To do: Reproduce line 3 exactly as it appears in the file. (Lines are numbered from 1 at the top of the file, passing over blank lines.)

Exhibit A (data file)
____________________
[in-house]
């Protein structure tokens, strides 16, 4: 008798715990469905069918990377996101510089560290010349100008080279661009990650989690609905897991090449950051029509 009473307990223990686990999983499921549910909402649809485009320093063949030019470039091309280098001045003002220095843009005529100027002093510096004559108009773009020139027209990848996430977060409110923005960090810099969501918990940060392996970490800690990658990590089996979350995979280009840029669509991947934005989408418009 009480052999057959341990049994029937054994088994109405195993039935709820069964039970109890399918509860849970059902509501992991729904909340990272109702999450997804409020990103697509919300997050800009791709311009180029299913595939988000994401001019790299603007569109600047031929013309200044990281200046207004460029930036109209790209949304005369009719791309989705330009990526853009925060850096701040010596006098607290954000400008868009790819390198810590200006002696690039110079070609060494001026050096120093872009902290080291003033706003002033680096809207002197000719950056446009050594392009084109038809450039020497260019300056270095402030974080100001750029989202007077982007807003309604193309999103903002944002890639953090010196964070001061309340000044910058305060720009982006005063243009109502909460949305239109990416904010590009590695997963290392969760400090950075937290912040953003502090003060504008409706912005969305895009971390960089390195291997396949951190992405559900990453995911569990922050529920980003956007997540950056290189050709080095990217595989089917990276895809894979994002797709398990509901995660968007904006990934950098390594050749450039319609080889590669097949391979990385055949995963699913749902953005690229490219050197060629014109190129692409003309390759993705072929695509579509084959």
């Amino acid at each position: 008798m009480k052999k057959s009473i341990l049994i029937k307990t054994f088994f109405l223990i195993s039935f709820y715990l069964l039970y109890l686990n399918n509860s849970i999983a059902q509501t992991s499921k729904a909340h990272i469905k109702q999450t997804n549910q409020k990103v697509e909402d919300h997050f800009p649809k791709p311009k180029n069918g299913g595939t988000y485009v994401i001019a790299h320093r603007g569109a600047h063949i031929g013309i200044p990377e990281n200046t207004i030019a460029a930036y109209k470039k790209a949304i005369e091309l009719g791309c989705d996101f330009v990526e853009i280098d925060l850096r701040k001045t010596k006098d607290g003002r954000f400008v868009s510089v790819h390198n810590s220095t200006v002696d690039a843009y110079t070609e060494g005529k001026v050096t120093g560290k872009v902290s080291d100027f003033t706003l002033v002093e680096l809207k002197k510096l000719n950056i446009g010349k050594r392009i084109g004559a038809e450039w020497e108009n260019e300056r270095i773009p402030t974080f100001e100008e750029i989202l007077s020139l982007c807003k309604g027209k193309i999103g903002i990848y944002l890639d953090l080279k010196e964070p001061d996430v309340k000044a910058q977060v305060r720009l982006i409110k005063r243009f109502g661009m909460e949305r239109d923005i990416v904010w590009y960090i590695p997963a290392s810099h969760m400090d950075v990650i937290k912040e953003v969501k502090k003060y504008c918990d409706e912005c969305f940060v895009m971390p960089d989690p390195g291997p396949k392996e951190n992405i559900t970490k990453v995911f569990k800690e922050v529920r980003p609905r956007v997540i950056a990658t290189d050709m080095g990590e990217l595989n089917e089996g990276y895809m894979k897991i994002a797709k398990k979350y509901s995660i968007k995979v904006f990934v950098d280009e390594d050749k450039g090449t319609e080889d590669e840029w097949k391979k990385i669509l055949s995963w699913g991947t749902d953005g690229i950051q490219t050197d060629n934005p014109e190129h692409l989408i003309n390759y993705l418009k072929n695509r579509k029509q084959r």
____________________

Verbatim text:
């Amino acid at each position: 008798m009480k052999k057959s009473i341990l049994i029937k307990t054994f088994f109405l223990i195993s039935f709820y715990l069964l039970y109890l686990n399918n509860s849970i999983a059902q509501t992991s499921k729904a909340h990272i469905k109702q999450t997804n549910q409020k990103v697509e909402d919300h997050f800009p649809k791709p311009k180029n069918g299913g595939t988000y485009v994401i001019a790299h320093r603007g569109a600047h063949i031929g013309i200044p990377e990281n200046t207004i030019a460029a930036y109209k470039k790209a949304i005369e091309l009719g791309c989705d996101f330009v990526e853009i280098d925060l850096r701040k001045t010596k006098d607290g003002r954000f400008v868009s510089v790819h390198n810590s220095t200006v002696d690039a843009y110079t070609e060494g005529k001026v050096t120093g560290k872009v902290s080291d100027f003033t706003l002033v002093e680096l809207k002197k510096l000719n950056i446009g010349k050594r392009i084109g004559a038809e450039w020497e108009n260019e300056r270095i773009p402030t974080f100001e100008e750029i989202l007077s020139l982007c807003k309604g027209k193309i999103g903002i990848y944002l890639d953090l080279k010196e964070p001061d996430v309340k000044a910058q977060v305060r720009l982006i409110k005063r243009f109502g661009m909460e949305r239109d923005i990416v904010w590009y960090i590695p997963a290392s810099h969760m400090d950075v990650i937290k912040e953003v969501k502090k003060y504008c918990d409706e912005c969305f940060v895009m971390p960089d989690p390195g291997p396949k392996e951190n992405i559900t970490k990453v995911f569990k800690e922050v529920r980003p609905r956007v997540i950056a990658t290189d050709m080095g990590e990217l595989n089917e089996g990276y895809m894979k897991i994002a797709k398990k979350y509901s995660i968007k995979v904006f990934v950098d280009e390594d050749k450039g090449t319609e080889d590669e840029w097949k391979k990385i669509l055949s995963w699913g991947t749902d953005g690229i950051q490219t050197d060629n934005p014109e190129h692409l989408i003309n390759y993705l418009k072929n695509r579509k029509q084959r």